SpaceX delivers 52 more Starlink satellites into orbit

SpaceX’s Falcon 9 rocket lifted off at 11:02 p.m. PDT Tuesday from Vandenberg Space Force Base, California. Credit: SpaceX

Another batch of 52 Starlink satellites launched late Tuesday from Vandenberg Space Force Base in California, on the way to join SpaceX’s fleet of more than 4,000 spacecraft beaming broadband signals around the world.

Stacked one on top of the other inside the payload fairing of a Falcon 9 rocket, the 52 satellites lifted off from Space Launch Complex 4-East at Vandenberg at 11:02:30 p.m. PDT Tuesday (2:02:30 a.m. EDT; 0602:30 UTC Wednesday).

Nine kerosene-fueled Merlin engines throttled up to produce 1.7 million pounds of thrust to power the 229-foot-tall (70-meter) Falcon 9 rocket into space from California’s Central Coast. The rocket’s first stage, flying for the 14th time, shut down its engines and dropped away from the Falcon 9’s upper stage about two-and-a-half minutes into the mission.

The upper stage ignited a single engine to accelerate the 52 Starlink satellites to orbital velocity, then released the spacecraft into orbit about 17 minutes after liftoff. SpaceX declared success on the launch, the 200th consecutive flawless flight of a Falcon rocket, and the 206th straight successful launch of the company’s Falcon rocket family, including Falcon Heavy missions.

The first stage, designated B1062 in SpaceX’s fleet, extended aerodynamic grid fins and reignited its engines to slow for landing on a drone ship in the Pacific Ocean east of Baja California.

The guidance computer on the second stage of the Falcon 9 aimed to place the 51 Starlink payloads into an orbit between 138 miles and 207 miles (222-by-333 kilometers) above Earth. Tuesday night’s mission, designated Starlink 2-10 in SpaceX’s mission sequence, targeted an orbit inclined 70 degrees to the equator. SpaceX confirmed the rocket reached the expect orbit with the Starlink satellites.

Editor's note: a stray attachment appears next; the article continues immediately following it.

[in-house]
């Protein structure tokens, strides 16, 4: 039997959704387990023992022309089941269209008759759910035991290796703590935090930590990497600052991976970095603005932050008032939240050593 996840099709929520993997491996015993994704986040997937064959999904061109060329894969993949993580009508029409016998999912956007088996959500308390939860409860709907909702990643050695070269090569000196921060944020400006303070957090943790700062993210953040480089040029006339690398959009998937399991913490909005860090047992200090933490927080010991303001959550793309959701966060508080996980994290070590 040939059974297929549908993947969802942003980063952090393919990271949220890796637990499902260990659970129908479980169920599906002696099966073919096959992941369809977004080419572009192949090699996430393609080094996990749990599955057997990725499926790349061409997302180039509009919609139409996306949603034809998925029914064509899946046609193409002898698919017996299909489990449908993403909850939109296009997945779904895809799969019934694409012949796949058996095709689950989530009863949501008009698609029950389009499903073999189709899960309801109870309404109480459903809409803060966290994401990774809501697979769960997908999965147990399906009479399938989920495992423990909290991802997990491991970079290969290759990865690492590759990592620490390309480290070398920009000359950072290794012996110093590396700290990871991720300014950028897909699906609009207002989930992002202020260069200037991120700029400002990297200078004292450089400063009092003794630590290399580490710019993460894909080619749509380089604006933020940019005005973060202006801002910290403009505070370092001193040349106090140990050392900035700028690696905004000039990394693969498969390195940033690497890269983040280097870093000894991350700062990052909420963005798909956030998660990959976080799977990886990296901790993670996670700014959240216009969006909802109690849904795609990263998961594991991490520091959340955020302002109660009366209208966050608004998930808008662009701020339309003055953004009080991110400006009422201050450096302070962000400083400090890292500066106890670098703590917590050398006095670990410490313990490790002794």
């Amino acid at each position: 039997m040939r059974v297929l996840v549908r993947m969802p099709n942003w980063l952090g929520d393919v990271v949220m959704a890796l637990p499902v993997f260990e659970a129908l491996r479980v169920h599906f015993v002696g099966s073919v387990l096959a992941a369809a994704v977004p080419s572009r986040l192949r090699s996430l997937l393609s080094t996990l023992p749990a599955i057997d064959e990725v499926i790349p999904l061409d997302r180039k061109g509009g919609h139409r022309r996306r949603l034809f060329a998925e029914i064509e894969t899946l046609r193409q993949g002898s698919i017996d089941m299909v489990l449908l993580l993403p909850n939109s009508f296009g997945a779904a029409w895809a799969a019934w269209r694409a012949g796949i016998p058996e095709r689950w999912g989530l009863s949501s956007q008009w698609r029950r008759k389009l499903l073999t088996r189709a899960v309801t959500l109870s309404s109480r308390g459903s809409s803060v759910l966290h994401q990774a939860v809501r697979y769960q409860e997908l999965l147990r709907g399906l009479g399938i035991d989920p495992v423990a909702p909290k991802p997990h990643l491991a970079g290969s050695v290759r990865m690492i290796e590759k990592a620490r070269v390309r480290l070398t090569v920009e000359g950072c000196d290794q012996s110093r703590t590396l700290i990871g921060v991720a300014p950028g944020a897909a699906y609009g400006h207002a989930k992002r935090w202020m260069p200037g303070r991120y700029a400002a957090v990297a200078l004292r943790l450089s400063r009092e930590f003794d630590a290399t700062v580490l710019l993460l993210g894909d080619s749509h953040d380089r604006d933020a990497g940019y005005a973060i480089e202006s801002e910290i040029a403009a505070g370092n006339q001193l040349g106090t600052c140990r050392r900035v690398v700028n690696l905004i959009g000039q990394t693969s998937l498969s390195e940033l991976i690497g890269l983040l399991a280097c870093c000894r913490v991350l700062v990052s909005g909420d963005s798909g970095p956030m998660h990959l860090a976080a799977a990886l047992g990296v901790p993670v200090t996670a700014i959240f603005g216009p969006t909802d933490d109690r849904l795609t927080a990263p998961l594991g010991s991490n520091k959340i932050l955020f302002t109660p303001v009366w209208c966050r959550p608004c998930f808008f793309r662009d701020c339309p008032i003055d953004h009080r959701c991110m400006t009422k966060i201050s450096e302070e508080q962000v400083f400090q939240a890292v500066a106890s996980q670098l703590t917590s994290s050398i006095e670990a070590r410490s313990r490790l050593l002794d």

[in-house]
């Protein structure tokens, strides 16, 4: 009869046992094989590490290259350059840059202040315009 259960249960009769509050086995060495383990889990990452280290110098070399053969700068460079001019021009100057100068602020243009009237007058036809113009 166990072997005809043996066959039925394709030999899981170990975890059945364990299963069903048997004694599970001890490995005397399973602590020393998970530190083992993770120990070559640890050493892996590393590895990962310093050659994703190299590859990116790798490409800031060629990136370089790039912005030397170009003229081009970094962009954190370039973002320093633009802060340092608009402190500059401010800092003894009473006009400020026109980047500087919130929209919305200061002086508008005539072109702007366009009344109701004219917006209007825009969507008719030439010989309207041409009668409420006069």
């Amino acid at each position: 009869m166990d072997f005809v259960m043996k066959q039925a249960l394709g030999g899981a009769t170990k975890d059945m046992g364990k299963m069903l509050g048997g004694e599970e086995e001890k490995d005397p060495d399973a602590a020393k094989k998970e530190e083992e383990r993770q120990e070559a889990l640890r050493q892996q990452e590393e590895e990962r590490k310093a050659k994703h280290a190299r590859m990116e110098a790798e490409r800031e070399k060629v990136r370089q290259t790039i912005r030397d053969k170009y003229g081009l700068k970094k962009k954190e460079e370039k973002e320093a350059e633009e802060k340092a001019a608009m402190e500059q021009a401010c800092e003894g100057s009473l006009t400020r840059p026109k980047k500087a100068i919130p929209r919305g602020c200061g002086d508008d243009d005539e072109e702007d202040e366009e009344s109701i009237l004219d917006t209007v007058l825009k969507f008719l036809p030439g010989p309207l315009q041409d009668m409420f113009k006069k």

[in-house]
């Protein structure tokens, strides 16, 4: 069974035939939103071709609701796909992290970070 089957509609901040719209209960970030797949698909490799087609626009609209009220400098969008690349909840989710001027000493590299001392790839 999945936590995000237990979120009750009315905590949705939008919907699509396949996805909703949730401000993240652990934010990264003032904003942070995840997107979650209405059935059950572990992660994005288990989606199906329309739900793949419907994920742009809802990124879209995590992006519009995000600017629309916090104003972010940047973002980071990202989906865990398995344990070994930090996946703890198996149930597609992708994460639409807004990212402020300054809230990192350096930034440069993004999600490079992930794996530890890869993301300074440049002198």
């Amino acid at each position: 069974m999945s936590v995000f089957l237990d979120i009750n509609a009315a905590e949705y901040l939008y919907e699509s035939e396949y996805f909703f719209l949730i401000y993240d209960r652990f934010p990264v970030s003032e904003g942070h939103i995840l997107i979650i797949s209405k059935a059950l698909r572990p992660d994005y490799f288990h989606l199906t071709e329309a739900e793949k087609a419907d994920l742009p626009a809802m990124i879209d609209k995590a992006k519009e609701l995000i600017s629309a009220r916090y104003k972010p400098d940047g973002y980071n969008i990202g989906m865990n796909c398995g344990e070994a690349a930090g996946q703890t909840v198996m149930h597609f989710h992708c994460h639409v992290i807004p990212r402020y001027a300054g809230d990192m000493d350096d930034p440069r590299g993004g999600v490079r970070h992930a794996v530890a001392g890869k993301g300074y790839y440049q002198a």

The mission deployed the 52 Starlink satellites into Group 2 of the constellation.

SpaceX’s first-generation Starlink fleet is spread out into five groups, or orbital shells, between 335 miles and 354 miles in altitude. The first-generation Starlink shells are inclined at different angles to the equator, with some satellites orbiting between 53 degrees north and south latitude, and others in orbits flying from pole-to-pole.

The Starlink 2-10 mission delivered 52 more Starlink internet satellites into orbit. Credit: Spaceflight Now

SpaceX began launching older-design satellites, called Starlink V1.5, into its second-generation Starlink constellation, called Gen2, in December. The first batch of upgraded, larger Starlink satellites launched in February from Cape Canaveral. But the Starlink 2-10 mission continued filling out the first-generation Starlink fleet with another batch of satellites built on the previous Starlink V1.5 design.

The 52 Starlink internet satellites on-board Tuesday night’s Falcon 9 mission brought the total number of Starlink spacecraft launched to 4,521.

The Federal Communications Commission granted SpaceX approval Dec. 1 to launch up to 7,500 of its planned 29,988-spacecraft Starlink Gen2 constellation. The regulatory agency deferred a decision on the remaining satellites SpaceX proposed for Gen2.

The FCC previously authorized SpaceX to launch and operate roughly 4,400 first-generation Ka-band and Ku-band Starlink spacecraft that SpaceX has been launching since 2019.

Tuesday night’s launch was SpaceX’s 43rd launch from Vandenberg, located about 140 miles (225 kilometers) northwest of Los Angeles. It was the 11th orbital launch of the year overall from Vandenberg.

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